I recently attended a gathering of Enterprise Architects from several different Federal agencies and commercial vendors. The discussion was pretty typical in my judgment: punctuated with praise for Architecture models and methodology and frustrations about why few people are using them. One thing in particular stood out, however: a discussion about new media.
By new media, I mean Web 2.0 technologies like Blogs, internal collaboration forums, twitter, etc. What stood out for me was the general perspective that people in that room (mostly between 40 and 60 and Architects by profession) seemed to have about the value of new media. I was surprised to find that "architecture types" in the room didn't seem to value it as much as I would have thought.
My boss, who was one of the primary speakers in this forum, introduced the concept and people in the room started discussing. When the comments really started flying, he opened an opportunity for me to jump in with "One of the reasons we hired..." comment an a nod in my direction, but the tempo of the discussion, the hour on the clock, and the questions being asked gave me pause as I formulated my thoughts on the subject.
One woman, whom I recognize to be articulate, intelligent and thoughtful, said "I don't have time to blog. If the people I want to reach are in email, then that's where I'll be."
My immediate thoughts were 180 degrees out. I don't have time NOT to blog. It's to this point, I'd like to offer a perspective.
When I was given the job of standing up the Defense Business Transformation program for the Military Health System, it came with a relatively small budget. There are 365,000 people internal to the Military Health System who are delivering care to 9.2 million patients through a global health care delivery system consisting of 70 major hospitals, 411 medical clinics, 413 dental clinics and 190,000 networked (non-military) providers.
Anti-deficiency Act violations I supposed, based on my experience as a medical CIO in the medical logistics domain, could be anywhere in this system. I had to find a way to reach across the globe, across all time zones, and under a variety of network availability conditions to reach my target audience. I had to do it fast, and the message I needed to deliver had to be consistent.
When I physically flew to new areas and gave speeches about Business Transformation, I often spoke to mixed crowds. Some people in the crowd were affected more directly by Transformation than others. I knew these people needed more information than I could deliver in an hour from behind a microphone.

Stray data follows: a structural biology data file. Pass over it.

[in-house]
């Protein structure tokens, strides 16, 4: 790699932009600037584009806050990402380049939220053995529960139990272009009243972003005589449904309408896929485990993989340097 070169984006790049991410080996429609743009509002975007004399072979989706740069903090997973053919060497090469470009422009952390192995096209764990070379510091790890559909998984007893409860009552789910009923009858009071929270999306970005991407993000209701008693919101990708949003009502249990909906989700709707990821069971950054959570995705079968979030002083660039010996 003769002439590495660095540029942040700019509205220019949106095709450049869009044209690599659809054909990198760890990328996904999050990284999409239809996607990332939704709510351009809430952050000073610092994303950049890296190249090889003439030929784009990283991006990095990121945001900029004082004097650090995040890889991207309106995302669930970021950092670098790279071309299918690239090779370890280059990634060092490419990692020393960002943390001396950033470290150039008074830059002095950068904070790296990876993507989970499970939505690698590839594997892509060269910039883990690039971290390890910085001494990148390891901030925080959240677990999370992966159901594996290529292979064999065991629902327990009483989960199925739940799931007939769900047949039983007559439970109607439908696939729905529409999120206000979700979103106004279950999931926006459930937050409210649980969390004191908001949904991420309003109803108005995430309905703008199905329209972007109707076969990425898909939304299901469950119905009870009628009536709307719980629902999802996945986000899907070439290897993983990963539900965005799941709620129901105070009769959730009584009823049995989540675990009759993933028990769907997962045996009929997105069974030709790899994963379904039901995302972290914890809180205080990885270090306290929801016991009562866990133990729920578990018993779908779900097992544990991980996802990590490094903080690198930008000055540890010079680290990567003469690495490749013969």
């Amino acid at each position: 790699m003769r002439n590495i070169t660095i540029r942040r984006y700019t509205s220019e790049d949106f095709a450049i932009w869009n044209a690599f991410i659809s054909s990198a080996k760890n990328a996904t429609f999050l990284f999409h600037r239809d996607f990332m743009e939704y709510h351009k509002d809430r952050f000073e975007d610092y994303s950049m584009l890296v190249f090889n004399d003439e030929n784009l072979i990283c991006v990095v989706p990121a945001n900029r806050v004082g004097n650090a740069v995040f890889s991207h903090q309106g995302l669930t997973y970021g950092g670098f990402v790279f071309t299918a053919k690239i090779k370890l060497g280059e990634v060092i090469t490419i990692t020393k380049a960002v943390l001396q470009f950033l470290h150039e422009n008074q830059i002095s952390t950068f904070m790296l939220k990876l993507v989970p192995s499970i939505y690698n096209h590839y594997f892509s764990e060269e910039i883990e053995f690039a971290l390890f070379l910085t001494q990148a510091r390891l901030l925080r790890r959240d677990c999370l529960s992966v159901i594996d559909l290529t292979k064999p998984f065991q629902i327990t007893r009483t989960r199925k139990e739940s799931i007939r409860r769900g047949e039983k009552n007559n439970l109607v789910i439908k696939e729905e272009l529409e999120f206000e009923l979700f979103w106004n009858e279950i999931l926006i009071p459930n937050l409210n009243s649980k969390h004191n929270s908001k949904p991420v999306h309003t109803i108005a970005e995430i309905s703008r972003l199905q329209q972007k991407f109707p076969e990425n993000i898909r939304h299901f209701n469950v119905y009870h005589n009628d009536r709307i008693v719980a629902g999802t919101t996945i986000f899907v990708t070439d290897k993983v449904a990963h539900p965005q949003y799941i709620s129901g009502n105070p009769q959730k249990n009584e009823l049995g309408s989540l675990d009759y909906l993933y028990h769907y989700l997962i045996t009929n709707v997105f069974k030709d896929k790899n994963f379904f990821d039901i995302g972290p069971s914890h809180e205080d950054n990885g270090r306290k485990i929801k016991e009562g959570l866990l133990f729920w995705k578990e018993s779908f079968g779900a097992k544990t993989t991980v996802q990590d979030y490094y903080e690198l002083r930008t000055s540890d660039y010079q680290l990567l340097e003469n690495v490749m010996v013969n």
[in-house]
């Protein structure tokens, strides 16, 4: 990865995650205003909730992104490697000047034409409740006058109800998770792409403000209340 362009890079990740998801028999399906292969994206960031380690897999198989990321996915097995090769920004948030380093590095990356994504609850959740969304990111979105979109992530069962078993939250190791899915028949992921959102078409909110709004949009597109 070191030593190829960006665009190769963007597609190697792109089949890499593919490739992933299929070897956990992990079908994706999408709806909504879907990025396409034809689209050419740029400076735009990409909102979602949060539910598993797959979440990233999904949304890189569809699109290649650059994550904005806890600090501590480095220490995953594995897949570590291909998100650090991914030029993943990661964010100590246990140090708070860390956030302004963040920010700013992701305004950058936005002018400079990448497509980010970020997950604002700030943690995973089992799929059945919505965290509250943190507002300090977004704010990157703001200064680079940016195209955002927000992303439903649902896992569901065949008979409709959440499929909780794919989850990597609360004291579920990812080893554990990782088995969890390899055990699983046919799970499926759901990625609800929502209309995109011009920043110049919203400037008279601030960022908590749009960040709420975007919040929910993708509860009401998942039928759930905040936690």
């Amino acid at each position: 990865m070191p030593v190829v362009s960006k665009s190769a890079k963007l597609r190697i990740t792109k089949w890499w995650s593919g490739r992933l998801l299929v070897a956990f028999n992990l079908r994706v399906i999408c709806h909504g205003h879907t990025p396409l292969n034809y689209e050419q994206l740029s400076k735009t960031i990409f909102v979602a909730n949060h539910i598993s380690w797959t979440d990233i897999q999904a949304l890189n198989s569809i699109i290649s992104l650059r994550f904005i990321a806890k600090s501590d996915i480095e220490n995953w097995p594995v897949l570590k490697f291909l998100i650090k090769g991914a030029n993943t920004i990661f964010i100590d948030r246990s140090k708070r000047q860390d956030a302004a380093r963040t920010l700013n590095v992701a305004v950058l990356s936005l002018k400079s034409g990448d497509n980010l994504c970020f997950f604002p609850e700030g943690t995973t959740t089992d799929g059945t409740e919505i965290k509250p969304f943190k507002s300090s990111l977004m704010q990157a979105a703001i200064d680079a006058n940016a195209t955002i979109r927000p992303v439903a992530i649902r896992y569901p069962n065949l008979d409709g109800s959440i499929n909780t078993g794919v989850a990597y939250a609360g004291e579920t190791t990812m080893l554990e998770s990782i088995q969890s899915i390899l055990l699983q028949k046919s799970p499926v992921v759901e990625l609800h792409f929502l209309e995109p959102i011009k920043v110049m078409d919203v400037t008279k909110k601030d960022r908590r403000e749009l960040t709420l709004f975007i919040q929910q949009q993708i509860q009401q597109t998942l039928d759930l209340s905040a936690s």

Some people needed to get someone else in their chain of command or in their work spaces fired up. Some people needed to clarify definitions. Some people needed a step-by-step guide for navigating the due diligence process we established. Some of those people couldn't have cared less about Transformation in the Department, and others were just "groupies" with an interest in keeping up with what's going on in the Department.
There is also a special group of people that I wanted to reach that were often not in the rooms that I spoke in. These are future Transformation Agents who I figure are probably in the E3-E6 and O3-O5 ranks. These people are solid enough in their understanding of the military to be heads up and looking around. They are not so enmeshed in the status-quo system as to be bound to the old way of doing business. They are probably taking classes, asking questions, wondering "how is the other services doing" this or that, etc.
This special new crop of Transformation Agents are comfortable with new media. They hang out in Facebook, and Twitter, LinkedIn and others. They text one another all the time, use acronyms that most older people can hardly decipher, and get their news from blogs more than they do from traditional news outlets like print newspapers. These people elected Barak Obama - largely due to his effective use of new media to reach people.
I saw New Media as a force multiplier. I saw it as an tool to extend reach and reduce workload. I saw it as a way to be more consistent with what I thought people needed to hear.
I can't over-emphasize how much mileage I've gotten out of 60 minute studio sessions with a microphone. I point people to my podcasts all the time. They appreciate the greater depth of message, and I appreciate being able to work on other things.
Investors understand the value of creating assets that work for you while you sleep. New media provides a low cost, easily accessible tool for creating assets that do just that.
Check out the free audio program below regarding New Media from Struggling Entrepreneur.